"I just wanted to make sure you were all set. The office is quiet without you. I also figured you could use some help putting all this away, or displaying it accordingly." Jack nodded appreciatively and walked over to the kitchen, taking out another wine glass and looking at Pat.

"Would you like some?"

"Wine? Oh, um, if you have enough, yes please." Pat smiled sheepishly as Jack handed her the glass and he held his.

"To a prosperous future of the Register."

"To your retirement." They clinked glasses and took a sip, both watching each other drink. Jack was the first to break eye contact as he walked over to the boxes and opened one, finding some of the very first articles he'd written on the Hulk, and the leads from the story as well.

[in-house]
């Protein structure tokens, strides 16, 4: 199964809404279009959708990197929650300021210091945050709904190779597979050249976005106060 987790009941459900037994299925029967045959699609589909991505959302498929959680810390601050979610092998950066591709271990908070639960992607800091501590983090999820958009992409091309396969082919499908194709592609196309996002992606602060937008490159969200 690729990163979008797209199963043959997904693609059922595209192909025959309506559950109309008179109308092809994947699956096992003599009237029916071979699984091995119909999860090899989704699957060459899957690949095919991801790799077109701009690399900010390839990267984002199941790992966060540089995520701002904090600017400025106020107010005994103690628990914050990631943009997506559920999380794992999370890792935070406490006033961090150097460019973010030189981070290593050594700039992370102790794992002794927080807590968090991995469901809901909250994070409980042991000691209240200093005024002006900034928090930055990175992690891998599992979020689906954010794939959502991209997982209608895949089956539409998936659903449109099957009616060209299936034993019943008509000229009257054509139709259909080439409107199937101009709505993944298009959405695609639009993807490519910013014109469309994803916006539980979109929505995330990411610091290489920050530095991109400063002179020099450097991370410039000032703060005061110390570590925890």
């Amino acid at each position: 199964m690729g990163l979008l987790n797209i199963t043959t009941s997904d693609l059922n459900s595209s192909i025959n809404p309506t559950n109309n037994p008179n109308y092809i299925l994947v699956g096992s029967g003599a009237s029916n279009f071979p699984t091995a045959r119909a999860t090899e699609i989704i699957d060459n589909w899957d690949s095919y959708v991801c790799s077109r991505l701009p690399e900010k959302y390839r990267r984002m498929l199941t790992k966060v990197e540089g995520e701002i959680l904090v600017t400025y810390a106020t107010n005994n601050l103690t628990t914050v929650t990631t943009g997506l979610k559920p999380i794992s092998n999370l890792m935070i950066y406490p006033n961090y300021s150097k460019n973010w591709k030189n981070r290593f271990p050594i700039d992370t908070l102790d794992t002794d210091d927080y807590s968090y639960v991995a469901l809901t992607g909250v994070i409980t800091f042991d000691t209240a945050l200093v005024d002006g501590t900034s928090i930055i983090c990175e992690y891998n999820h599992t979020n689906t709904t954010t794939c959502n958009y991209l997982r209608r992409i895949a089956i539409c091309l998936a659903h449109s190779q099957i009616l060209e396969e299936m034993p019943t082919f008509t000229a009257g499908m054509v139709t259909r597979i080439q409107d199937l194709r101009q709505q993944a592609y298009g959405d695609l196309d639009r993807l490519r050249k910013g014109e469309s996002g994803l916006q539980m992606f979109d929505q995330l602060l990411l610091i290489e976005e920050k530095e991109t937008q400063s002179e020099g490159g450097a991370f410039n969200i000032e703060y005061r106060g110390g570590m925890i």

"What do you think ever happened to John Doe, Jack?" He looked over his shoulder at her and then put the file back in the box.

"I don't know. Maybe he finally found his cure, or he found a way to keep the Hulk from hurting more people. Either way, it's like he just dropped off the earth." He sighed, flipping the box closed and finding one labeled: awards. Jack opened it and pulled out a plaque with his name and one of his numerous renowned articles. He handed it to Pat who smiled and found a tabletop and set it down.

"I just hope he's been as successful as you have, Jack. You were a great part of the Register, as a journalist and a friend. I just, hope you don't mind me stopping by once in a while to say hi." She shrugged and sat down on the couch. Jack stopped sorting through his things and looked over at her.